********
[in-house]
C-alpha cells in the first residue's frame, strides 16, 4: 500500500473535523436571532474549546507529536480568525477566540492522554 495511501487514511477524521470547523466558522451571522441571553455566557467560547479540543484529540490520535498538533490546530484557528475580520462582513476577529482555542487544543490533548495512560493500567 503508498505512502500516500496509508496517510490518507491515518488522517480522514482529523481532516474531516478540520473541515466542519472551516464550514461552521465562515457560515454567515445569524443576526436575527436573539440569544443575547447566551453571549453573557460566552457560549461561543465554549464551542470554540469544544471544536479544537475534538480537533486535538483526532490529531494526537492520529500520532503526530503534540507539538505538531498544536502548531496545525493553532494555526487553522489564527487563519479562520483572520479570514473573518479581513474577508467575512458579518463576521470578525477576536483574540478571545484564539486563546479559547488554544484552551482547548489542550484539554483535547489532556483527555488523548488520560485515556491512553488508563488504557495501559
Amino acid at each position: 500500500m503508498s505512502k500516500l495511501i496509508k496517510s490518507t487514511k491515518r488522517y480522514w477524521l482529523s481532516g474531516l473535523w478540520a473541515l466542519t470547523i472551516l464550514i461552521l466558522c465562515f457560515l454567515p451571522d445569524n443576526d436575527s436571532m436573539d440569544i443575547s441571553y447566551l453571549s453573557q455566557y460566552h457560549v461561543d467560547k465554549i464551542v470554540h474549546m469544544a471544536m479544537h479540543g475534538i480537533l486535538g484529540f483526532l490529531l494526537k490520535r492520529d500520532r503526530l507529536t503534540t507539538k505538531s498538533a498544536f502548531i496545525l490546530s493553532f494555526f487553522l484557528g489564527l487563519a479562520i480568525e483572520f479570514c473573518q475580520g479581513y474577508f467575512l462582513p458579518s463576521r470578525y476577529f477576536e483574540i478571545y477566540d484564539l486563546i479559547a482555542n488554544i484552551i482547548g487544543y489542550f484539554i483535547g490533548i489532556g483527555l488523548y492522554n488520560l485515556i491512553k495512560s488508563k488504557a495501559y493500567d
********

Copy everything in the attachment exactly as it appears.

[in-house]
C-alpha cells in the first residue's frame, strides 16, 4: 500500500473535523436571532474549546507529536480568525477566540492522554 495511501487514511477524521470547523466558522451571522441571553455566557467560547479540543484529540490520535498538533490546530484557528475580520462582513476577529482555542487544543490533548495512560493500567 503508498505512502500516500496509508496517510490518507491515518488522517480522514482529523481532516474531516478540520473541515466542519472551516464550514461552521465562515457560515454567515445569524443576526436575527436573539440569544443575547447566551453571549453573557460566552457560549461561543465554549464551542470554540469544544471544536479544537475534538480537533486535538483526532490529531494526537492520529500520532503526530503534540507539538505538531498544536502548531496545525493553532494555526487553522489564527487563519479562520483572520479570514473573518479581513474577508467575512458579518463576521470578525477576536483574540478571545484564539486563546479559547488554544484552551482547548489542550484539554483535547489532556483527555488523548488520560485515556491512553488508563488504557495501559
Amino acid at each position: 500500500m503508498s505512502k500516500l495511501i496509508k496517510s490518507t487514511k491515518r488522517y480522514w477524521l482529523s481532516g474531516l473535523w478540520a473541515l466542519t470547523i472551516l464550514i461552521l466558522c465562515f457560515l454567515p451571522d445569524n443576526d436575527s436571532m436573539d440569544i443575547s441571553y447566551l453571549s453573557q455566557y460566552h457560549v461561543d467560547k465554549i464551542v470554540h474549546m469544544a471544536m479544537h479540543g475534538i480537533l486535538g484529540f483526532l490529531l494526537k490520535r492520529d500520532r503526530l507529536t503534540t507539538k505538531s498538533a498544536f502548531i496545525l490546530s493553532f494555526f487553522l484557528g489564527l487563519a479562520i480568525e483572520f479570514c473573518q475580520g479581513y474577508f467575512l462582513p458579518s463576521r470578525y476577529f477576536e483574540i478571545y477566540d484564539l486563546i479559547a482555542n488554544i484552551i482547548g487544543y489542550f484539554i483535547g490533548i489532556g483527555l488523548y492522554n488520560l485515556i491512553k495512560s488508563k488504557a495501559y493500567d